The World Wide Web Consortium (W3C) is an international consortium where Member organizations, a full-time staff, and the public work together to develop Web standards. W3C primarily pursues its mission through the creation of Web standards and guidelines designed to ensure long-term growth and stewardship for the Web. Over 400 organizations are Members of the Consortium.

W3C is jointly run by the MIT Computer Science and Artificial Intelligence Laboratory (MIT CSAIL) in the United States, the European Research Consortium for Informatics and Mathematics (ERCIM) headquartered in France, Keio University in Japan and Beihang University in China. W3C has Offices in Australia; the Benelux countries; Brazil; Finland; France; Germany and Austria; Greece; Hungary; India; Italy; Korea; Morocco; Russia; Southern Africa; Spain; Sweden; and the United Kingdom and Ireland. For more information see http://www.w3.org/

Media Contact

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Testimonials from W3C Members

Bloomberg

Bloomberg is a strong supporter of W3C. The trend in consumer financial services is toward user mobile devices, cloud, and the public internet, all of which benefit from standardization that leads to safer and better user experiences. The creation of the Web Payments WG is one of many steps in the that direction. We are proud to help lead these efforts.

Erik Anderson, Bloomberg R&D

BPCE

Groupe BPCE is delighted with this new milestone in creating the WPAY Working Group. Helping the W3C to contribute in the payment area will bring a better and renewed user experience for purchasing on the Web.

Cyril Vignet, W3C Advisory Committee Representative, Groupe BPCE

Deutsche Telekom

The unprecedented advent of digital commerce has been driven by the Web for more than a decade. We welcome the fact that the main institution for web technologies has decided to finally take care of the standardization of the relevant technology to increase security, adoption and the development of a rich payment and digital commerce ecosystem which could bridge the web based and the brick & mortar based retail world.

Martin Christahl, VP Product & Portfolio Management, Business Unit Payment and Jörg Heuer, Research&Innovation Director Payment&Transactions, Innovation Policy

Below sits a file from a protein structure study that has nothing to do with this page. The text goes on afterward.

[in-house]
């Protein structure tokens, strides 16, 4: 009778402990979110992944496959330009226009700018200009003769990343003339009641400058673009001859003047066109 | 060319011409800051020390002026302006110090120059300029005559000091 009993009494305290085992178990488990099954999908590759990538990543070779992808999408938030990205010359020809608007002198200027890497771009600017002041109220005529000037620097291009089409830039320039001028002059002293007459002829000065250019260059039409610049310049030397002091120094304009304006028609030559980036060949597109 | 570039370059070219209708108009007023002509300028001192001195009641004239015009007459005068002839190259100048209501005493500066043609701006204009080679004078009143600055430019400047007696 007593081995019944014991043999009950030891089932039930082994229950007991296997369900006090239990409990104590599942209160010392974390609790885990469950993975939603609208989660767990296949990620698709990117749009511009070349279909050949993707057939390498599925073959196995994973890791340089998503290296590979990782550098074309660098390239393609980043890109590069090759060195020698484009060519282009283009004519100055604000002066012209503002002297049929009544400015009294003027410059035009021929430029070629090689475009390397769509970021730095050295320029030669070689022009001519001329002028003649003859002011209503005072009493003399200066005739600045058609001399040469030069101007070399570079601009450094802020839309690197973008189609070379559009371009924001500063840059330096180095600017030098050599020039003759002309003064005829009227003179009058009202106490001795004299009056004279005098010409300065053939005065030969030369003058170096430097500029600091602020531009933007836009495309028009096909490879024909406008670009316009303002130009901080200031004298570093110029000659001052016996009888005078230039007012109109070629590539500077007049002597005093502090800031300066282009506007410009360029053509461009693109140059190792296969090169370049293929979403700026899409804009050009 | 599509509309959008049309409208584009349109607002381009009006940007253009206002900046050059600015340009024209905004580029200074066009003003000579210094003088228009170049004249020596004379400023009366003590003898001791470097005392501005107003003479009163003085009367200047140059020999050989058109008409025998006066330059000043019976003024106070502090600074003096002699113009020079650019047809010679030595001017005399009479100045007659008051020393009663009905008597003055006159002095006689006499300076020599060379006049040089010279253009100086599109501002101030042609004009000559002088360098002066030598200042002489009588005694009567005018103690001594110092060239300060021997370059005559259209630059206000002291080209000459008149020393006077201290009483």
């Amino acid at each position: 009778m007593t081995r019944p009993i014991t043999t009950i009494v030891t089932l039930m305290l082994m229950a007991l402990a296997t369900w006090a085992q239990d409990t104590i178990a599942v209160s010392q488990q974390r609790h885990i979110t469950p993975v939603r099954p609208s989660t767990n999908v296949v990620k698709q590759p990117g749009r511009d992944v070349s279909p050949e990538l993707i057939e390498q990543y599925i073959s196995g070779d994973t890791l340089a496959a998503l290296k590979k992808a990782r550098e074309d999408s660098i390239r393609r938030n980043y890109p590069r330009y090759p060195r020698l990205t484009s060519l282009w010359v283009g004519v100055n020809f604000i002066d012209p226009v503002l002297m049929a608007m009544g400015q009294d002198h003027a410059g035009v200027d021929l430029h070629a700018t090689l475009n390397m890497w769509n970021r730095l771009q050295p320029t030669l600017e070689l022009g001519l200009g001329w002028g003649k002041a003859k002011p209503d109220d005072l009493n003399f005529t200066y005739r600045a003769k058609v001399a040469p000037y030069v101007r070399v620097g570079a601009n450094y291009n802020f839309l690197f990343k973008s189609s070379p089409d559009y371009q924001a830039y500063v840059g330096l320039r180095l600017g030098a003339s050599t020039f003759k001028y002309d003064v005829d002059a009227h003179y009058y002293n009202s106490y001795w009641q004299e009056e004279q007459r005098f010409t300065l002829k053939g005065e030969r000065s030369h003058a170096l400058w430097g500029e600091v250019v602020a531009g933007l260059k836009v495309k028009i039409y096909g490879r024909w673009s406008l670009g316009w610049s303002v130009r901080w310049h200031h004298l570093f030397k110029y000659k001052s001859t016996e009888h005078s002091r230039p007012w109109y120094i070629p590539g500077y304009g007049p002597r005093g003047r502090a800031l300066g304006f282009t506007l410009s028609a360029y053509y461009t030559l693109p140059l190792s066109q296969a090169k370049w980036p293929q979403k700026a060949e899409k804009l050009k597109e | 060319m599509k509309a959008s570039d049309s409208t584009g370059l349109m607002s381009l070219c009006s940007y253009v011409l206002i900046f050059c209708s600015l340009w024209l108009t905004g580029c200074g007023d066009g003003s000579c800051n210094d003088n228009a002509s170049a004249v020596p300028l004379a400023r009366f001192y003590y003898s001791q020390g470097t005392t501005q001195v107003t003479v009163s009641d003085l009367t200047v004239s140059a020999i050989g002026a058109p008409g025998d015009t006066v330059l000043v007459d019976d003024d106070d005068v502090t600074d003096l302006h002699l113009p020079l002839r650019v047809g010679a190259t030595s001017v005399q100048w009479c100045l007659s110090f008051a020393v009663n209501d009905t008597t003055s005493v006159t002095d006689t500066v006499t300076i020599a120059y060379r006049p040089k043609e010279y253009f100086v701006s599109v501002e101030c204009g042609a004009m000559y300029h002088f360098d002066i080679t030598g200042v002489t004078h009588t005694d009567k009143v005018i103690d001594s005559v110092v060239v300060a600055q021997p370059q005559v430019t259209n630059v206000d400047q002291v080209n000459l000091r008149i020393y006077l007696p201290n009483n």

Digital Bazaar

As the number of people that use the Web through mobile and desktop continues to grow toward 6 billion by the year 2020, it is vital that we improve the safety, convenience, and speed of how we send and receive money online. We applaud the W3C for bringing together a world-class group of industry leaders to address the technical problems related to payments on the Web today.

The work that the Web Payments Working Group is chartered to perform will ensure that we are able to build next generation payment systems based on the principles of global reach, fair competition, and public access that have made the Web one of the world's most powerful communication systems.

As a founding member of this effort, Digital Bazaar looks forward to continuing to work with many of the best minds in the world on improving the state of payments on the Web.

Manu Sporny, Founder/CEO Digital Bazaar

Electronic Transactions Association (ETA)

The work of the W3C Web Payments Working Group will serve to ensure the development of open web payments standards to enable interoperability, foster innovation and to support the continued growth of secure and robust payments industry.

Jason Oxman, CEO

Federal Reserve Bank

The Federal Reserve Bank is pleased to have recently acknowledged the W3C's Web Payments work in the FedFocus newsletter.

Ingenico Labs

We believe in a future where Payment will be seamlessly integrated in business applications. We are happy to support any initiatives that help make this vision come true. W3C is the right place to create the standards for an easy and secure access to financial services and therefore enable the new use cases consumers expect in today’s digital world.

Michel Léger Executive Vice President Innovation Ingenico Group

Merchant Advisory Group (MAG)